Jake Newitt, a student at the UEA, wanted to work on a large collaborative project for a research organisation and gain experience in next generation sequencing and communication skills. To achieve this, Jake used a personal contact to set up an internship at the Royal Botanical Gardens at Kew.
Jake undertook his PIPS in the 2nd Year of his PhD which he found to work well as he felt he had enough time to establish his project before going away, but still had plenty of time to restart his research upon return from the internship. Jake’s main duties during the placement were library preparations for next generation (Illumina) sequencing. He was working on high throughput molecular phylogenomics which he found enjoyable but challenging and required a lot of focus. As side project, Jake also did a lot of blog writing while he was there (https://www.kew.org/blogs/in-the-gardens/catharanthus-roseus-a-cancer-killing-champion-of-the-plant-world , https://www.kew.org/blogs/in-the-gardens/jacaranda-mimosifolia-a-jewel-in-the-temperate-house-treasure-trove , https://www.kew.org/blogs/in-the-gardens/quercus-suber-an-example-of-sustainability). Jake also helped with some planning and activity development for the Kew Science Festival. He attended a workshop with some other staff on the PAFTOL project to generate approaches and ideas for activities for children and teenagers to teach them about DNA and its application in botanical research.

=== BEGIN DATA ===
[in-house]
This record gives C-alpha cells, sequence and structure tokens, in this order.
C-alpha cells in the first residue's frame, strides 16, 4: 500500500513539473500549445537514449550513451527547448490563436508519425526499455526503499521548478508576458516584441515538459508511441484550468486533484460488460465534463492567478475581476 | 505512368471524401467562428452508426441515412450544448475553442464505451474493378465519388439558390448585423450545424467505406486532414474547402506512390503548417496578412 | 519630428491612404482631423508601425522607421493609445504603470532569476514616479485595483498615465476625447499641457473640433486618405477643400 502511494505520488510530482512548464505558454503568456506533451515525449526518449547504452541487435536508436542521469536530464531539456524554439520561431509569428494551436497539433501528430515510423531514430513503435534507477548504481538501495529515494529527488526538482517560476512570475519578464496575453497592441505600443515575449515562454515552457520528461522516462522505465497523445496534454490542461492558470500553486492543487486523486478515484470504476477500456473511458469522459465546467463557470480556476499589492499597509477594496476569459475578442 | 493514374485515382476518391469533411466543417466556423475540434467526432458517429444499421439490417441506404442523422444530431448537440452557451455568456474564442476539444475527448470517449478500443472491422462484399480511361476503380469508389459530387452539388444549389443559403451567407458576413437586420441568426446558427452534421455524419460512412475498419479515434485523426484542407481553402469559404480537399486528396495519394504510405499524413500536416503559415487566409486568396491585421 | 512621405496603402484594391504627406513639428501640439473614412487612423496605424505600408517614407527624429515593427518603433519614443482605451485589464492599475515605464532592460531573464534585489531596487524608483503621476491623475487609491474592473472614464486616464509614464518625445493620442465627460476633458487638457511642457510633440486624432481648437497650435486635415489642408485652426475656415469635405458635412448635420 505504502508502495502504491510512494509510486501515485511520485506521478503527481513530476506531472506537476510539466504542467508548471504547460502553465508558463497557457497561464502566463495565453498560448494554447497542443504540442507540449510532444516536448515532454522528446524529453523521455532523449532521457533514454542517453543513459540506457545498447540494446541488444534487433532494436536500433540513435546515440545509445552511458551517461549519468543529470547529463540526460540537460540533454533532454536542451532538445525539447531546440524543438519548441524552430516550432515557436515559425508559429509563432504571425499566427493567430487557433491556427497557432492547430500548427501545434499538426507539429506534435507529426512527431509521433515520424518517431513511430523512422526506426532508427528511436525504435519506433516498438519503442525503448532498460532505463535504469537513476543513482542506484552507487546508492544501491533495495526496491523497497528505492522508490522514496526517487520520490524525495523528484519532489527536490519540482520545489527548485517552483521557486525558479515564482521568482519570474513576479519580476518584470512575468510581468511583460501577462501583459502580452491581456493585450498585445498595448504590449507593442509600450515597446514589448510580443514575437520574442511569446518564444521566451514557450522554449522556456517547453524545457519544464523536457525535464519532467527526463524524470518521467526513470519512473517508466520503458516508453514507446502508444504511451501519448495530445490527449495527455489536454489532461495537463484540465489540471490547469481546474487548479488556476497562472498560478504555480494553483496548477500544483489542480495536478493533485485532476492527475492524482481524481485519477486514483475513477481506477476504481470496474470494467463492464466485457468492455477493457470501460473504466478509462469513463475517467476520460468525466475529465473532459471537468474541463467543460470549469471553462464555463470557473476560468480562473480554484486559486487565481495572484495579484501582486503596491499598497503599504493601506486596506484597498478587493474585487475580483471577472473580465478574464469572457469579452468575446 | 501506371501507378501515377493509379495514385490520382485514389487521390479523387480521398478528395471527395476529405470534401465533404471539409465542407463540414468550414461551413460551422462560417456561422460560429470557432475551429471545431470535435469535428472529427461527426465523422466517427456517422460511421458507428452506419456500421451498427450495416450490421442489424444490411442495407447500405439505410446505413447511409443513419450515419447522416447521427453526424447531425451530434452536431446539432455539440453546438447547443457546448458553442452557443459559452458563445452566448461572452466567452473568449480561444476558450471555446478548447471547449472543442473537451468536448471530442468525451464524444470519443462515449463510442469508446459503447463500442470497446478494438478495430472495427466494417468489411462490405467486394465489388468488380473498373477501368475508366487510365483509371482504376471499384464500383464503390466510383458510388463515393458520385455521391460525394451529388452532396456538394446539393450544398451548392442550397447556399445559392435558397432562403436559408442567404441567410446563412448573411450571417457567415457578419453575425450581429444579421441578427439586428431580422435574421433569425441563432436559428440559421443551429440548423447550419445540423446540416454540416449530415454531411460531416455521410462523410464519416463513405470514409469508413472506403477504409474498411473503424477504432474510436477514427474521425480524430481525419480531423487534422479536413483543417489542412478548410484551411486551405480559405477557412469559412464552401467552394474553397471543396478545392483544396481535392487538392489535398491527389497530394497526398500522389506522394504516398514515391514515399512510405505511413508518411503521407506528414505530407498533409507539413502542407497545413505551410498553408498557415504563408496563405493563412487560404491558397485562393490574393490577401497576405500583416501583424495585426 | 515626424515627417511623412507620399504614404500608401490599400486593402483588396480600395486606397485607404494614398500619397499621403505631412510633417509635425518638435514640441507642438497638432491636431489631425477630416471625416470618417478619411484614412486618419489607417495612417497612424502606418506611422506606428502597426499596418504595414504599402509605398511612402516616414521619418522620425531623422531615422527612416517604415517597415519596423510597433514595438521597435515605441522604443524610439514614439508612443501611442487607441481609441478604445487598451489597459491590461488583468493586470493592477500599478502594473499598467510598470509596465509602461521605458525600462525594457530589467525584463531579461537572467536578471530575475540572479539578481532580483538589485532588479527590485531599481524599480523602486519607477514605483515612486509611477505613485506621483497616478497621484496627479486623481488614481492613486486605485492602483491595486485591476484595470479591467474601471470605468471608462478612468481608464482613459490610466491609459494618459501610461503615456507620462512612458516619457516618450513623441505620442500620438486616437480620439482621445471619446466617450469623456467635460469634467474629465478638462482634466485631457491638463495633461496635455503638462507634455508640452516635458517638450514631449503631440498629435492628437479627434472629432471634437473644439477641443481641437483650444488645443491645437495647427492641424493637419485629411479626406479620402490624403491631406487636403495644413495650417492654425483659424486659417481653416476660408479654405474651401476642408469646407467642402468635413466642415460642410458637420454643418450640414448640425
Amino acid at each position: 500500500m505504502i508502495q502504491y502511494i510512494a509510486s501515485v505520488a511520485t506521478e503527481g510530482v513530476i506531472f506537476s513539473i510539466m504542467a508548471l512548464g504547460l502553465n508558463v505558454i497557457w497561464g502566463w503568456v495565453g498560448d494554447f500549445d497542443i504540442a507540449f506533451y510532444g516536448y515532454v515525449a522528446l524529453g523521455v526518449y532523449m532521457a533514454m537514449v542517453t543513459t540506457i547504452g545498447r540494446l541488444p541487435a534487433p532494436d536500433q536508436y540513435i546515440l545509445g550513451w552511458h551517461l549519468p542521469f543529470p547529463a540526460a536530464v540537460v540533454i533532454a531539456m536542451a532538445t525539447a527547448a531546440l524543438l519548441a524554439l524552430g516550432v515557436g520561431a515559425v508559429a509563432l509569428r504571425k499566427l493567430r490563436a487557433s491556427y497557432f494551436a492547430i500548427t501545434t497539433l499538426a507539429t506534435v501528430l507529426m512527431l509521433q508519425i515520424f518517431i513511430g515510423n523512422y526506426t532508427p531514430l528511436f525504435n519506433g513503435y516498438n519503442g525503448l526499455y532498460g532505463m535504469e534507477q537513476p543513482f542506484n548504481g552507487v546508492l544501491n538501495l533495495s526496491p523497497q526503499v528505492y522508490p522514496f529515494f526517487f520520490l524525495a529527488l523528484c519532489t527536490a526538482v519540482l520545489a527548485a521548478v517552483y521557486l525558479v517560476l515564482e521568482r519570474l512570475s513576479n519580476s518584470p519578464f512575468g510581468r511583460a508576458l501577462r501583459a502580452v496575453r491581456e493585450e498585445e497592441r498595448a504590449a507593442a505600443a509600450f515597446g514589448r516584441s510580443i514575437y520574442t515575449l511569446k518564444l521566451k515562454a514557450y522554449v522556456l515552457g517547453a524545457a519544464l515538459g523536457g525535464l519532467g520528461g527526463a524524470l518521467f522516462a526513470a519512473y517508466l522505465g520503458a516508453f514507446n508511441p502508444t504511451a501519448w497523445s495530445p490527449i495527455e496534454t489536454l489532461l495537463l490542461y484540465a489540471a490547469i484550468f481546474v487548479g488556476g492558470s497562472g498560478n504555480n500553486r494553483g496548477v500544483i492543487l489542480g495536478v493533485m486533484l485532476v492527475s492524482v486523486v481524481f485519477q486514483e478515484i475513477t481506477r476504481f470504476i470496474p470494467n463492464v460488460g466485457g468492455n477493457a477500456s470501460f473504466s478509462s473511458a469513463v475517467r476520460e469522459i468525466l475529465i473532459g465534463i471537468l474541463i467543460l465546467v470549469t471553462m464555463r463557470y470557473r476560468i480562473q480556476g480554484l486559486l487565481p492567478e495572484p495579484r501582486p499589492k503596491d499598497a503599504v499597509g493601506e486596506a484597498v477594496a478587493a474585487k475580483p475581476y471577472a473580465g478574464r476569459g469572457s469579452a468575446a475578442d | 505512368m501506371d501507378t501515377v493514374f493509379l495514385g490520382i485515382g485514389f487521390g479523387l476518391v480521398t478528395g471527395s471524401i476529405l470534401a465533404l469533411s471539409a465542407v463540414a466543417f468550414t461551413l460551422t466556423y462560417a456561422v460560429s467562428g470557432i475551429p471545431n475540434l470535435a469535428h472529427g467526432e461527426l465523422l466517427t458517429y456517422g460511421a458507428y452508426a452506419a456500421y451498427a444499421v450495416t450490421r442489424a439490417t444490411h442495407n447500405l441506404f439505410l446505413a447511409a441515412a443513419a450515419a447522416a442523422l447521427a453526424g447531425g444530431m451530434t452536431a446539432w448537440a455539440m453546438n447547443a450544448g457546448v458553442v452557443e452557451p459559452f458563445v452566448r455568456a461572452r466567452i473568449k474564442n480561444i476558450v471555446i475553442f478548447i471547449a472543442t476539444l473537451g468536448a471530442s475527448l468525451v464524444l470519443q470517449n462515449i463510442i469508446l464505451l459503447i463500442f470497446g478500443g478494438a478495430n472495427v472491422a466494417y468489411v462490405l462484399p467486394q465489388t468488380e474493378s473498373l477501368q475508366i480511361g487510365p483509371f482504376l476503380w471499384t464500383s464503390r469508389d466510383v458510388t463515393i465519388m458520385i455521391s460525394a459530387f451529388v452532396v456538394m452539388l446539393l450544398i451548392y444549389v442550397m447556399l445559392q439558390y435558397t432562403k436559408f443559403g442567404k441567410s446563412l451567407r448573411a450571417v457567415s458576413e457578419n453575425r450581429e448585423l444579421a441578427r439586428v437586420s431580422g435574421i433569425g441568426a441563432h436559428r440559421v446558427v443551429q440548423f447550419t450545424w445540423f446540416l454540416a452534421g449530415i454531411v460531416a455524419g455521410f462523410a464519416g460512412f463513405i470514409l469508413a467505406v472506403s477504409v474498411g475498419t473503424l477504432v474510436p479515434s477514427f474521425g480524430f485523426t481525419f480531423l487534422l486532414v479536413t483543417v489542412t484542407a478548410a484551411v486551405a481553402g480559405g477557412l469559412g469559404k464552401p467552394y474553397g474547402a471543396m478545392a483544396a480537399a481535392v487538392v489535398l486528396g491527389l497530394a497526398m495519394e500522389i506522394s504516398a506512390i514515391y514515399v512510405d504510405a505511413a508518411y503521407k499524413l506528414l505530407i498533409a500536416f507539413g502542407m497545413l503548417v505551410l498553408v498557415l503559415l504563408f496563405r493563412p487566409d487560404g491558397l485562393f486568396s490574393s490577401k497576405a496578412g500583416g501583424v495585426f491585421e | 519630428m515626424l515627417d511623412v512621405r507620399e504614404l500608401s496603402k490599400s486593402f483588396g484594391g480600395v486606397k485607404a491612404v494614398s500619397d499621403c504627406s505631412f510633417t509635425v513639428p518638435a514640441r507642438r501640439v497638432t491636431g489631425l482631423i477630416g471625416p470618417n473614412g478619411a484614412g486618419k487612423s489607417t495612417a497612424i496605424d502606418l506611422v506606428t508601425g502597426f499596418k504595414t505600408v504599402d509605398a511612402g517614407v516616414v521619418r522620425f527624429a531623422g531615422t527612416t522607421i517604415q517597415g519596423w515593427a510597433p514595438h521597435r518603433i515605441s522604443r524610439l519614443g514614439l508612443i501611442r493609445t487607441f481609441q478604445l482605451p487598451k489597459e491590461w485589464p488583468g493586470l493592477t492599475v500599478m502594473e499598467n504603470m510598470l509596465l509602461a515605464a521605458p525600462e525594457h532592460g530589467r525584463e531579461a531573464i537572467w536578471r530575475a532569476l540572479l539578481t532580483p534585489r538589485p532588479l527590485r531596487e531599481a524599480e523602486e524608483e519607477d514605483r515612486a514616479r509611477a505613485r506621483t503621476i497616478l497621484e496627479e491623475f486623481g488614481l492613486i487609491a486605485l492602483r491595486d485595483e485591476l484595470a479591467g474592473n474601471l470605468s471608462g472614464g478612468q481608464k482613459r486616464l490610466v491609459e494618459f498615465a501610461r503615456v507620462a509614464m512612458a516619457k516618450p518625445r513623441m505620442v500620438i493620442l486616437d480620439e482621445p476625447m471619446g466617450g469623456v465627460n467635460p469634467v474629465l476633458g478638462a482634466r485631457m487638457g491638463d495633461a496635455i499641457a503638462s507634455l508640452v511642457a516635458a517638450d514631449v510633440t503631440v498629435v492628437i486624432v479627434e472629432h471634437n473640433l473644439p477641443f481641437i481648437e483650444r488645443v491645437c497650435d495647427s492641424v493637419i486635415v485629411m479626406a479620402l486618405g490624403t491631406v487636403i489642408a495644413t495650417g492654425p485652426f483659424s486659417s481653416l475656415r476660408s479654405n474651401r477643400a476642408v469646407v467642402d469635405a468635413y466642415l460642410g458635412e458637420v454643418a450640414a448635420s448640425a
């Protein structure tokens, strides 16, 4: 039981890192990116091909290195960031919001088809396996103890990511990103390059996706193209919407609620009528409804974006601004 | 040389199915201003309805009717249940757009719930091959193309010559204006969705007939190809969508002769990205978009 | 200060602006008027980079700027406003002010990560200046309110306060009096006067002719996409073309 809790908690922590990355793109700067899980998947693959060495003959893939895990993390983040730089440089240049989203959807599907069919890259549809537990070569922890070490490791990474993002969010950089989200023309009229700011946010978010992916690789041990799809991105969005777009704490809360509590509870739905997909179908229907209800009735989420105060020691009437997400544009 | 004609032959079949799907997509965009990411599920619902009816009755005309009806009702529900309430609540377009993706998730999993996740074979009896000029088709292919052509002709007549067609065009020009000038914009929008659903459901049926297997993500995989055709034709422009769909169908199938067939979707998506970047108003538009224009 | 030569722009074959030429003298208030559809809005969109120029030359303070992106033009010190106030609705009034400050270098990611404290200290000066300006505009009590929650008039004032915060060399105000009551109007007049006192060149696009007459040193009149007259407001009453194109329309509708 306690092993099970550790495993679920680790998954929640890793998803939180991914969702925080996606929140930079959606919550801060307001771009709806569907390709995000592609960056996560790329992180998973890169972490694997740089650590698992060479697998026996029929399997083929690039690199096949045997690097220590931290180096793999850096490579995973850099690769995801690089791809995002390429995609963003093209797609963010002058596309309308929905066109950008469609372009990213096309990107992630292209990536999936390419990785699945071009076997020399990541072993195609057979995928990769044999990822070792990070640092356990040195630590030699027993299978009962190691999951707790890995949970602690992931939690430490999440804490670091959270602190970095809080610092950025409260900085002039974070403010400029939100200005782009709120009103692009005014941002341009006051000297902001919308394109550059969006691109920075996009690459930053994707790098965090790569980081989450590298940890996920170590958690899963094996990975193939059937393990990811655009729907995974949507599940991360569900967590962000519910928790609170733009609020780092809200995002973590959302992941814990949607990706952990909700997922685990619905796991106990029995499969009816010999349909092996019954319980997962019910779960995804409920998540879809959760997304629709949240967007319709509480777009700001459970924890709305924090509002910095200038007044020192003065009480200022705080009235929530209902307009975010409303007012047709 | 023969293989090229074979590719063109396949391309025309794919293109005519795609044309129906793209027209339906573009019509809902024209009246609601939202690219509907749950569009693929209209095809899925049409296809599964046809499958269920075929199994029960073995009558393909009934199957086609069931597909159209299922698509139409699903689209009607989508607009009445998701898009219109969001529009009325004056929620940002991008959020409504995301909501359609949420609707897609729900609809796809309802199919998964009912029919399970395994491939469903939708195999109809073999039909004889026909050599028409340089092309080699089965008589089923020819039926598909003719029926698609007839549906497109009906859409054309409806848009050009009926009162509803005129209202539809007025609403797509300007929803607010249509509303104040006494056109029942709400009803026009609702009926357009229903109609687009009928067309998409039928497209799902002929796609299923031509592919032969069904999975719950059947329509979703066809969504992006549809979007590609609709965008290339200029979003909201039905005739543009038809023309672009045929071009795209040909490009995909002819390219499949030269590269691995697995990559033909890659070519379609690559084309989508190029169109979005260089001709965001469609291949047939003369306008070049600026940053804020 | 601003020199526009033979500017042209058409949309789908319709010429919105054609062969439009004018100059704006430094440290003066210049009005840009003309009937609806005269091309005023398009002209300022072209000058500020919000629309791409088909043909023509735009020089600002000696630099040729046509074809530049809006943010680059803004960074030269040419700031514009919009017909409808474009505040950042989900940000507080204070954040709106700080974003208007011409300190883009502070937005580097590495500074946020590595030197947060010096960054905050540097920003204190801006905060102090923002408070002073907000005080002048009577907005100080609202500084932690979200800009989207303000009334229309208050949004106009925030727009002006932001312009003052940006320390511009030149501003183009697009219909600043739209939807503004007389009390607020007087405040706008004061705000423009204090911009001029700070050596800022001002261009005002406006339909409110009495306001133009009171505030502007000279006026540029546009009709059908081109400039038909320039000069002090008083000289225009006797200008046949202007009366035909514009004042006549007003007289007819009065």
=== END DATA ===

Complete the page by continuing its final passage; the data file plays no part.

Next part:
Jake found the internship a useful experience for his training and skills development and feels that his career prospects have been enhanced. Jake felt confident that he was an asset to the team and was pleased that the he was able to work at a good pace and pick up new skills quickly and efficiently. Jake learnt new skills whilst he was there, and he had to quickly acquire knowledge on next generation sequencing and phylogenomics to be able to carry out his day to day work. Jake took on many additional responsibilities during his placement, as well as attending various talks organised by the host organisation. As such, he had to organise himself so that he was able to accomplish everything that he hoped to within a given time frame. Jake also developed his communication skills through writing a blog series on some of the amazing plants that can be found in Kew gardens, integrated with a soft science approach to introduce a large reader base to some of the work that happens behind the scenes at Kew. This in turn led to an invite to the director’s garden party – Jake was asked to play a role in communicating the science undertaken at Kew to the benefactors of Kew foundation. This was also an ideal opportunity to develop networking skills, and a totally new experience.